This week's heroes? Stacy Lewis, Hideki Matsuyama and, yes, Phil Mickelson. Zeros? Rory's daytime drama
1. Stacy Lewis. Now that is how you take over No. 1: a rousing Sunday to surge to victory. All hail the new queen.
2. Hideki Matsuyama. We’ve always loved the swing, but a 72nd hole birdie followed by an outrageous up-and-down in sudden death showed some Nicklausian heavy mettle.
3. Post-Memorial Monday. U.S. Open qualifying is one of the more underrated days of the golf year. What’s not to love about a dawn-to-dusk stressfest as assorted dreamers and schemers chase the dream?
4. Christina Kim. As if the LPGA doesn’t have enough going for it, the tour’s brightest personality is finally healthy and playing with renewed confidence. Welcome back, CK!
5. Phil. Never mind that his middling play continued at the Memorial, an SEC investigation is exactly what this money player needs for U.S. Open prep. Mickelson is most dangerous when we’ve given up on him, so here’s an insider tip: buy low and sell high when it comes to Pinehurst, because Phil is ready to cash in with an unexpected performance.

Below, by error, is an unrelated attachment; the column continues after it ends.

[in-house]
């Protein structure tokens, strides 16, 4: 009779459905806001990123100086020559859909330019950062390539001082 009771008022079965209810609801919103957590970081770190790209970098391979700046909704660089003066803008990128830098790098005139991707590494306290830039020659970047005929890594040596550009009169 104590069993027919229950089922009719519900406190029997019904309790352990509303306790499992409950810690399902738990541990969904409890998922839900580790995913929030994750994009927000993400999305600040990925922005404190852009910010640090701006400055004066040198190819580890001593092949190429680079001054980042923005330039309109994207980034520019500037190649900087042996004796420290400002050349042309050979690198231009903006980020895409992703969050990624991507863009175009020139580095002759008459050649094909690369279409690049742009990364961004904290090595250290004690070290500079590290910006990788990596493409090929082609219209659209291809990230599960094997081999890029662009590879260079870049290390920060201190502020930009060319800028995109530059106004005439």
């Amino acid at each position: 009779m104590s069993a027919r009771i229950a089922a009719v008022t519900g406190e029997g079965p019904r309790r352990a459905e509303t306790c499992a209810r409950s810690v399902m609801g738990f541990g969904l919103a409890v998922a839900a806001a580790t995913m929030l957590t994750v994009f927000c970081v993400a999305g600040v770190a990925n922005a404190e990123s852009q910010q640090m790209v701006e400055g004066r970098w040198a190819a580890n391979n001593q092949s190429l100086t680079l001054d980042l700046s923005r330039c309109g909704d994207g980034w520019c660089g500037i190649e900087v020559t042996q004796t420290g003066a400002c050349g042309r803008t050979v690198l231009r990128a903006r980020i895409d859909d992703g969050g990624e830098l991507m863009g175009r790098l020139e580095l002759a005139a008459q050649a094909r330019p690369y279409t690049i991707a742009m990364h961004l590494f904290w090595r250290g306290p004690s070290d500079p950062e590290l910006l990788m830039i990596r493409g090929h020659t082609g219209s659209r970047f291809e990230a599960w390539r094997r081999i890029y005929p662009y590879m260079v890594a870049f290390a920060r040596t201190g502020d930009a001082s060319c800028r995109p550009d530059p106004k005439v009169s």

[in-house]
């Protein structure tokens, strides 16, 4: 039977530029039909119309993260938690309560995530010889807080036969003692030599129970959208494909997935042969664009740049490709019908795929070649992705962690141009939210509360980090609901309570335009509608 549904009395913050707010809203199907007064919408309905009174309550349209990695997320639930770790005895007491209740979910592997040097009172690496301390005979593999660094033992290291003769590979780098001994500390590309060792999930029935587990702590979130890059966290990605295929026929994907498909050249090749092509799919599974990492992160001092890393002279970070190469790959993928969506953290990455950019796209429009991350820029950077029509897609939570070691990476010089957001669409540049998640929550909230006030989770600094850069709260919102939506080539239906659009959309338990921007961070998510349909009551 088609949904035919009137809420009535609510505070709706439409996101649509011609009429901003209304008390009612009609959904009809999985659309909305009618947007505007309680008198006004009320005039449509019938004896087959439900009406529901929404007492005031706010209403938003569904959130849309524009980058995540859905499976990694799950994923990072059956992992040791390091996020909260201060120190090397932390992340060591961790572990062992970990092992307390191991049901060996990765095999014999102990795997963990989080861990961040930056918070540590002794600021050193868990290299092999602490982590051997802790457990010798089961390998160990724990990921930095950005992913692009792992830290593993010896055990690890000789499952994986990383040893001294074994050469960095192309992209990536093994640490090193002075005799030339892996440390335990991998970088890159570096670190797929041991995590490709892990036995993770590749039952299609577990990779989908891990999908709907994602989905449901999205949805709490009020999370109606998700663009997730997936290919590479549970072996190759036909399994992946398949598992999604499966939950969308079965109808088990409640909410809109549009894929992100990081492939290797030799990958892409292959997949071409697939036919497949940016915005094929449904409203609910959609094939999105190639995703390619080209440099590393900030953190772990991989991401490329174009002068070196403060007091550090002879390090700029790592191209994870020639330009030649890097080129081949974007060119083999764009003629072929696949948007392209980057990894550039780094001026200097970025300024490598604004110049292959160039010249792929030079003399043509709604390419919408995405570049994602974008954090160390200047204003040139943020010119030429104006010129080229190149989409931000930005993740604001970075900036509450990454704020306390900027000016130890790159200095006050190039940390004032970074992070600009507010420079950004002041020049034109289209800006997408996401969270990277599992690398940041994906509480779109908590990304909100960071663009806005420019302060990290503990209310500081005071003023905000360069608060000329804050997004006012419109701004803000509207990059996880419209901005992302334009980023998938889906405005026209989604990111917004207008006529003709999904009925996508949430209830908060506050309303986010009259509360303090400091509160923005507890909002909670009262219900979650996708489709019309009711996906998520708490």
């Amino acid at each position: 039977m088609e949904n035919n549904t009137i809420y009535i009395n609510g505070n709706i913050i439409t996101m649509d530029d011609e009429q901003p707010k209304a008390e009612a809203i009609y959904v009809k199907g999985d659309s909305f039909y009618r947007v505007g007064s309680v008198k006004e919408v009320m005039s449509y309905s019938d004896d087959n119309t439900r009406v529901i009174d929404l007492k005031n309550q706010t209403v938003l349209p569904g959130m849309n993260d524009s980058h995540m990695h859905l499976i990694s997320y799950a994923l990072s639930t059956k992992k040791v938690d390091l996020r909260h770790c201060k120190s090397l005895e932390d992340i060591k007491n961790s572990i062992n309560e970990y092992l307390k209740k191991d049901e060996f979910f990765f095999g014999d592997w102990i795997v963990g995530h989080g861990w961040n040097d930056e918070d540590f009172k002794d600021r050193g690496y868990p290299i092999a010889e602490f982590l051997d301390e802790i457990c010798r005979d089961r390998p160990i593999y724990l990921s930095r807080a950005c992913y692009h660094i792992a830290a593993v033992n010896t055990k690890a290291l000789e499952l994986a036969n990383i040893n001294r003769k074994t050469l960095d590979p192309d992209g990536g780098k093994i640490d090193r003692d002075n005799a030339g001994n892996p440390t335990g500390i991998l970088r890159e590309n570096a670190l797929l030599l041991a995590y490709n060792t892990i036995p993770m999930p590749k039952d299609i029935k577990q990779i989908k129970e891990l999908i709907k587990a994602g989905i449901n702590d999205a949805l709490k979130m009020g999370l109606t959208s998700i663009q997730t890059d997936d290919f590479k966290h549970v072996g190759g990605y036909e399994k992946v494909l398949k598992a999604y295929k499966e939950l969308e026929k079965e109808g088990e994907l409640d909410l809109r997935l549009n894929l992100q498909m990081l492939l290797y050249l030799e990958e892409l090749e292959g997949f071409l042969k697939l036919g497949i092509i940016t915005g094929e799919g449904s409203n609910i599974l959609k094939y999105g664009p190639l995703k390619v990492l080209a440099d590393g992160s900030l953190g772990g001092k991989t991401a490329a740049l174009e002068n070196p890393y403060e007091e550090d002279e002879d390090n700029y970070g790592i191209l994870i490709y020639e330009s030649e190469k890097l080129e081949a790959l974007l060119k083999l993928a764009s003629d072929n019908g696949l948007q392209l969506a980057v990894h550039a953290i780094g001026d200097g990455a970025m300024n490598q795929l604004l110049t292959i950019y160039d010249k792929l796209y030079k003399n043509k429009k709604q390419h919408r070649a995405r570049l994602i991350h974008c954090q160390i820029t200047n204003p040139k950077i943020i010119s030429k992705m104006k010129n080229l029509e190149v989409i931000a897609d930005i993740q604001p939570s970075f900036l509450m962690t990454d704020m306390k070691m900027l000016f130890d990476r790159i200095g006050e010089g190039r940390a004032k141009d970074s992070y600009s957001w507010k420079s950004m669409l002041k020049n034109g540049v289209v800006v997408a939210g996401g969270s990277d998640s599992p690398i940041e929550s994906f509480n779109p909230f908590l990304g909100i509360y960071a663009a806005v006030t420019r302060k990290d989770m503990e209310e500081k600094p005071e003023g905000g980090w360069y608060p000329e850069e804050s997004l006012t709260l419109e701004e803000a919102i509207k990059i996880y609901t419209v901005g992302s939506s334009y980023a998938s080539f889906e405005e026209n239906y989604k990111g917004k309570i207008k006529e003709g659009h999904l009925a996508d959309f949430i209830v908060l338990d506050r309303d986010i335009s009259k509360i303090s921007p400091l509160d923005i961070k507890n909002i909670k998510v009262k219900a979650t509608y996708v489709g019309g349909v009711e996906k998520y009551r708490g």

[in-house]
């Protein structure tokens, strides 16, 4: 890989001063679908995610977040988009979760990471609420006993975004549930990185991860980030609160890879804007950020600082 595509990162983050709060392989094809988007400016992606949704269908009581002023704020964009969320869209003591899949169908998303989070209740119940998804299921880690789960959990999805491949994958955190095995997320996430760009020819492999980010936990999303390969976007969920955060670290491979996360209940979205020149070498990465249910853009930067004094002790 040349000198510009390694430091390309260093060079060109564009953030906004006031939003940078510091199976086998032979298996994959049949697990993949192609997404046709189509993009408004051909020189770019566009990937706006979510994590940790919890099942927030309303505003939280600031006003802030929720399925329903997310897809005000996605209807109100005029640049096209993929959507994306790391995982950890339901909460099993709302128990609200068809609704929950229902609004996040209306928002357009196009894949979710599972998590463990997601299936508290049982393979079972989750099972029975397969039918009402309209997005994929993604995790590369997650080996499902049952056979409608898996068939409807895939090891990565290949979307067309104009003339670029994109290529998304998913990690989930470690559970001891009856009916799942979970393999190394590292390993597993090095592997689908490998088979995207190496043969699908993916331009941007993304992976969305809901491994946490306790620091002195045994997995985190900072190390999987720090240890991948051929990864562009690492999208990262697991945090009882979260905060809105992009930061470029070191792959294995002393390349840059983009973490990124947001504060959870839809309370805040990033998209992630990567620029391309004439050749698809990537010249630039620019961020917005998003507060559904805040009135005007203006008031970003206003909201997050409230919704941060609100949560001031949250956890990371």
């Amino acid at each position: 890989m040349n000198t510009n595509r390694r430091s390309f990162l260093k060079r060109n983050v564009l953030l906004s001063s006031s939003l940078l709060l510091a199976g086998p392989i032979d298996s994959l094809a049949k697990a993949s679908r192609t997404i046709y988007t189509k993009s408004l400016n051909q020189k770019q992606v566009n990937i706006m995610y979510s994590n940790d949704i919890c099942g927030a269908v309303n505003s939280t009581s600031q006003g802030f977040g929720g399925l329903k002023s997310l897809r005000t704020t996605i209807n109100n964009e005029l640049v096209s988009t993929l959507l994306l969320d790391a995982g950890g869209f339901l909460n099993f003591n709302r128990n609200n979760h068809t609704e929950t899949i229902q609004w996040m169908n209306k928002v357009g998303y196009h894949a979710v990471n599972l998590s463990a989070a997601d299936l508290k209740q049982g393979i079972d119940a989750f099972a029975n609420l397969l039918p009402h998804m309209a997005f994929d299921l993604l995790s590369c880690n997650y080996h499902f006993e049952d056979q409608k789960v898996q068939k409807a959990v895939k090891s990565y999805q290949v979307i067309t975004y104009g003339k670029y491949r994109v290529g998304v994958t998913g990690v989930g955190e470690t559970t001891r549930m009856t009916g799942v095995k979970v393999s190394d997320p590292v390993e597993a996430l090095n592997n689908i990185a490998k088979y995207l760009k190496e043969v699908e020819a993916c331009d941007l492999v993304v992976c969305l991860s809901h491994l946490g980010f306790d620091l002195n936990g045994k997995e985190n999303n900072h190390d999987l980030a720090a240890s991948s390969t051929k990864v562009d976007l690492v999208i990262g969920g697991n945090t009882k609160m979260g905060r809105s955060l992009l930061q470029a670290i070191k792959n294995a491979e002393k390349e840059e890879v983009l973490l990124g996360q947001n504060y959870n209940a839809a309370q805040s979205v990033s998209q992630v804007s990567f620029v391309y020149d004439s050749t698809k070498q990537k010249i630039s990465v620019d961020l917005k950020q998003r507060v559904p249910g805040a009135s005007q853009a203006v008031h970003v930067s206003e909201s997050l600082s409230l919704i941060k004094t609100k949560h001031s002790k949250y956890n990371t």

1. PGA Tour weenies. Seems like every week an LPGA star roars home with a macho final round. Meanwhile, the guys keep finding inventive ways to blow tournaments and squander opportunities. Sunday’s play at the Memorial bordered on farce.
2. Bubba. He’s so close to being the dominant player golf needs, but he lost his head down the stretch at Memorial, evoking the sad memory of his blown 5-footer on the 72nd hole at Phoenix. Is Bubba too high-strung to ever be a consistent winner?
3. Adam Scott. The newly minted world No. 1 could have exerted his alpha maleness but instead collapsed on the final nine at Memorial. Throw in Bay Hill (and the Oz Open before that) and Scott just can’t seem to get out of his own way.
4. Henrik Stenson. With a chance to win his national title for the first time and take over No. 1, he bogeyed four of the last 13 holes to give away the Nordea Masters. My gawd, the sickness has crossed the ocean!
5. Rory. As his life becomes more and more like a telenovela -- the latest trick was playing 18 holes in 63 strokes followed by nine in 43 -- McIlroy has become the most compelling figure in the game, for better and for worse, in good times and in bad…